There is an art to selling items in a garage sale. I’m slowly learning this as I’m sitting in our family garage, waiting for the next customer to come walking up the driveway. Our neighborhood is having a community garage sale today and tomorrow. What better way to get rid of all the crap…I mean, unused stuff in the basement. Of course it’s not really crap. It’s just not useful to us anymore because we’ve either replaced the item up for sale, or outgrown it, or upgraded it, or broke it (yikes), or etcetera. This was my first attempt to pull off a successful garage sale. So I thought, why not offer all of you interested readers a narrative of how I helped to put it together.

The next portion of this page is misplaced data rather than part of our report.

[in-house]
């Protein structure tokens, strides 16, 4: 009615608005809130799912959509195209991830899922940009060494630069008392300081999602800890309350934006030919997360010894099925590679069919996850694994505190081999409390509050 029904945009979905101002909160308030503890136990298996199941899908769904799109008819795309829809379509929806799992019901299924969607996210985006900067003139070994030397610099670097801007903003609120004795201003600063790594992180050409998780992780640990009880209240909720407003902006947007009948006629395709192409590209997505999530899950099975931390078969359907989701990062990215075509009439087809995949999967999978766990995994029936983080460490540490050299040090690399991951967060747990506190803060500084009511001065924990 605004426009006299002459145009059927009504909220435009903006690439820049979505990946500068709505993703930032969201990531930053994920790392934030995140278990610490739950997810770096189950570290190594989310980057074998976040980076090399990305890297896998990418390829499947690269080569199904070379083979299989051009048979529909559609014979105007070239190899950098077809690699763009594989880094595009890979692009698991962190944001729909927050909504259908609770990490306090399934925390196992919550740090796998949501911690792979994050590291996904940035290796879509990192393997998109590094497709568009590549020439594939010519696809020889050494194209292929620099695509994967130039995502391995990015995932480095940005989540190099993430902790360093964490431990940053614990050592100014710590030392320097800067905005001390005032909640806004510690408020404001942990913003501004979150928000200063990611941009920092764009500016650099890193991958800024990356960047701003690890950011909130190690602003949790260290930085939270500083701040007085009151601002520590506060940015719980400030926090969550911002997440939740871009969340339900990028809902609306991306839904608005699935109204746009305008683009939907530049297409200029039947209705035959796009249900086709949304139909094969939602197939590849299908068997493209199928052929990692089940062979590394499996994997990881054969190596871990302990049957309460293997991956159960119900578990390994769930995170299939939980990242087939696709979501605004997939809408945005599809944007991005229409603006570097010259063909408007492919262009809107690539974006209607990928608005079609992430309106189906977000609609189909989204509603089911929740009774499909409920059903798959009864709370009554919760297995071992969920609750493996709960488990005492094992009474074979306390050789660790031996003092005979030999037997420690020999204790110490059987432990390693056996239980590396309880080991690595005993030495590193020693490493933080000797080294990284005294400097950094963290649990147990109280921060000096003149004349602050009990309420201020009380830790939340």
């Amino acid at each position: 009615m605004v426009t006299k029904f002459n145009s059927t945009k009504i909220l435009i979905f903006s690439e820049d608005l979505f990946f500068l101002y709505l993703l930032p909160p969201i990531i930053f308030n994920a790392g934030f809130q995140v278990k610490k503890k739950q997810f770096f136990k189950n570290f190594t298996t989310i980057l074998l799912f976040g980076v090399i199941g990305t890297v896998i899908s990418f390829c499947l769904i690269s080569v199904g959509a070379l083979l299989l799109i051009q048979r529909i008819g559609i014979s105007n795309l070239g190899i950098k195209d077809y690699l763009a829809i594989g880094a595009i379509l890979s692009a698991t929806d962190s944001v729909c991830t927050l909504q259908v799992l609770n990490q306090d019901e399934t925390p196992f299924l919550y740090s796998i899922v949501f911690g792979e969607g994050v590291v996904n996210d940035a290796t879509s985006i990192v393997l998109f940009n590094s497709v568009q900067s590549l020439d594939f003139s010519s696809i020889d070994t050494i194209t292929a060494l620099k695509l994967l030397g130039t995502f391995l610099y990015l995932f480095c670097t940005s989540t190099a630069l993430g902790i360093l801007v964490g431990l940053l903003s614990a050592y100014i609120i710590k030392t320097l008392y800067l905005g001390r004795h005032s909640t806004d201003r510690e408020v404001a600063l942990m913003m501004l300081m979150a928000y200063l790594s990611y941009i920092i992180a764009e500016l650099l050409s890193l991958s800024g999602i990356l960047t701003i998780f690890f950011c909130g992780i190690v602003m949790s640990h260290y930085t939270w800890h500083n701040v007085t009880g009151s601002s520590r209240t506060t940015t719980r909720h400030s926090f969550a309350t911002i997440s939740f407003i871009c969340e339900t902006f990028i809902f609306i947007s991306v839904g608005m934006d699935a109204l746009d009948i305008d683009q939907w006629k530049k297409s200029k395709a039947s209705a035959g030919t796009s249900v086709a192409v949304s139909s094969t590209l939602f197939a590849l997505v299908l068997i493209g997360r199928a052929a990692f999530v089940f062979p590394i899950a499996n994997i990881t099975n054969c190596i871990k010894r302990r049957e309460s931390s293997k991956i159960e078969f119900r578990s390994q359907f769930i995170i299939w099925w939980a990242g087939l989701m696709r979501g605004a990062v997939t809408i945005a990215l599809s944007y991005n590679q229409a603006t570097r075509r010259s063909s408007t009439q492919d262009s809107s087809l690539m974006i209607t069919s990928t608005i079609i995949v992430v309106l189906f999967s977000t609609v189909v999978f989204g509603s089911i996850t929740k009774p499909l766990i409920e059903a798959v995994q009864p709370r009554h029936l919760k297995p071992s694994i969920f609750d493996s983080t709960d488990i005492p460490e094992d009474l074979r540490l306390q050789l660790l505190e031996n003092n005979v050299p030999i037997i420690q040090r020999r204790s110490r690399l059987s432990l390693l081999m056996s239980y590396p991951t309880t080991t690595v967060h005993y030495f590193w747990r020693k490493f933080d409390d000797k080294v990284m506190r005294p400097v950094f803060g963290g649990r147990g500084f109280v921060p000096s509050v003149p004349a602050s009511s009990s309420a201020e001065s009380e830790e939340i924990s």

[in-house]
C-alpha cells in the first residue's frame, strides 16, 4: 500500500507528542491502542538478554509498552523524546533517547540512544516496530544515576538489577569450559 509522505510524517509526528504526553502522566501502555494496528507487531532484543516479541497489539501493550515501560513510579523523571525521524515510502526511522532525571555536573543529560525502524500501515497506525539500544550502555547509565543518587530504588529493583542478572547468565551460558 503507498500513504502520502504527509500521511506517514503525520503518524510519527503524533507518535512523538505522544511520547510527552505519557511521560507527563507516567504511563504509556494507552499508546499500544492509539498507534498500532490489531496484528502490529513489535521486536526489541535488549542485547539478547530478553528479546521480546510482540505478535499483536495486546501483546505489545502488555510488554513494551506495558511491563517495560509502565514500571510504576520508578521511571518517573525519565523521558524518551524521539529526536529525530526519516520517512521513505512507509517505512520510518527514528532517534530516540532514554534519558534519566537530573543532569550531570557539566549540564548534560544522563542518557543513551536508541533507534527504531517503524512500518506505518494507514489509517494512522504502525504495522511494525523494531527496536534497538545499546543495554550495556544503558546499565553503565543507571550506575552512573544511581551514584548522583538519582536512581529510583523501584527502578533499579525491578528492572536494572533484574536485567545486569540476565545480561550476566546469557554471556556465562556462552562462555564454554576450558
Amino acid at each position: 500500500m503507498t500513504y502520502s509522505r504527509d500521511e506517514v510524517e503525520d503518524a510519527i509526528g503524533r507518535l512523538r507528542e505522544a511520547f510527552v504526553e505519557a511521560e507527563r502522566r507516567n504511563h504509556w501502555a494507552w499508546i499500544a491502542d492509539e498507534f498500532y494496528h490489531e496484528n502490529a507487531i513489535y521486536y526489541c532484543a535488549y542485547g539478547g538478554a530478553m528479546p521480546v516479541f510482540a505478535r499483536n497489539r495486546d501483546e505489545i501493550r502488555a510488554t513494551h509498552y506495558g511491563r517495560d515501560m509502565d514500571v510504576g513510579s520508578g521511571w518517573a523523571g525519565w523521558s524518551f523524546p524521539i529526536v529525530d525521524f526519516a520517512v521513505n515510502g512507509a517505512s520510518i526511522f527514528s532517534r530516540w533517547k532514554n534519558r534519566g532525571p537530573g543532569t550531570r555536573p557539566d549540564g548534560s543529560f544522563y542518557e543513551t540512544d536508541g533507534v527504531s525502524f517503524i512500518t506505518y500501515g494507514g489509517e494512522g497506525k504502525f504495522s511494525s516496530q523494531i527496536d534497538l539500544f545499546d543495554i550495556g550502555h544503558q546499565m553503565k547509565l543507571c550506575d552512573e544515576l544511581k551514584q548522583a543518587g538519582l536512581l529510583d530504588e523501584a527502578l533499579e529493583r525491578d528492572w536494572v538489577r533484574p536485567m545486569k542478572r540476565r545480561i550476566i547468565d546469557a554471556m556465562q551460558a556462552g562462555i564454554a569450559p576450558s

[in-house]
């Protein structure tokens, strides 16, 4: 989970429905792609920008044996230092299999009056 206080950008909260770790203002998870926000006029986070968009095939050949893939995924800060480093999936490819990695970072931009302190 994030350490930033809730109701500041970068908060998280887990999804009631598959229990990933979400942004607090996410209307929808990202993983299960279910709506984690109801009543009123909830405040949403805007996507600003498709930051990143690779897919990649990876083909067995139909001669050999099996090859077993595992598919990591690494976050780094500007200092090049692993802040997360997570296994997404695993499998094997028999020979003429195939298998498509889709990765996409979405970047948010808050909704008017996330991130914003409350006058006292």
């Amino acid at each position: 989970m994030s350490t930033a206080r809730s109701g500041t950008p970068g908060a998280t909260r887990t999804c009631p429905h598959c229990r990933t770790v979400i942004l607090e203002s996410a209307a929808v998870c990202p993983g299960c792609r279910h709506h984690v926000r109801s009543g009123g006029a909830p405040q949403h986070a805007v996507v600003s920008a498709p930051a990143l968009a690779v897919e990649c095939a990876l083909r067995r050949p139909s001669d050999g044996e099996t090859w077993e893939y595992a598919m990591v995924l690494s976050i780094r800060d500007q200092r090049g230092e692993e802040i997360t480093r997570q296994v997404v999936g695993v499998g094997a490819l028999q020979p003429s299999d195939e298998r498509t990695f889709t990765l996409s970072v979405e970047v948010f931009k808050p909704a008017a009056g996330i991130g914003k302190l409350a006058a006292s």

My first step was to enter, what I like to call, “The Enchanted Forrest.” It’s otherwise known as the crawl space in the basement. I call it “The Enchanted Forrest” because it is home to all sorts of fascinating things, some of which can be found in an actual forest; things like insects, spiders, spider webs (huge ones), trees (mostly the kind you put up around Christmas time) and wood (possibly left-over 2×4’s from abandoned projects). But also in “The Enchanted Forrest” you’ll find treasures; the keepsakes you hid away, money (usually coins but we’ll get back to that in a moment), documents you couldn’t find but desperately needed years ago, and all of the wonderful items that will enthrall your neighbors, as they search through your garage for that one special thing they’ll specifically be looking for. So don’t throw anything away that you find in your crawl space, because as the old saying goes, one person’s trash is another person’s treasure.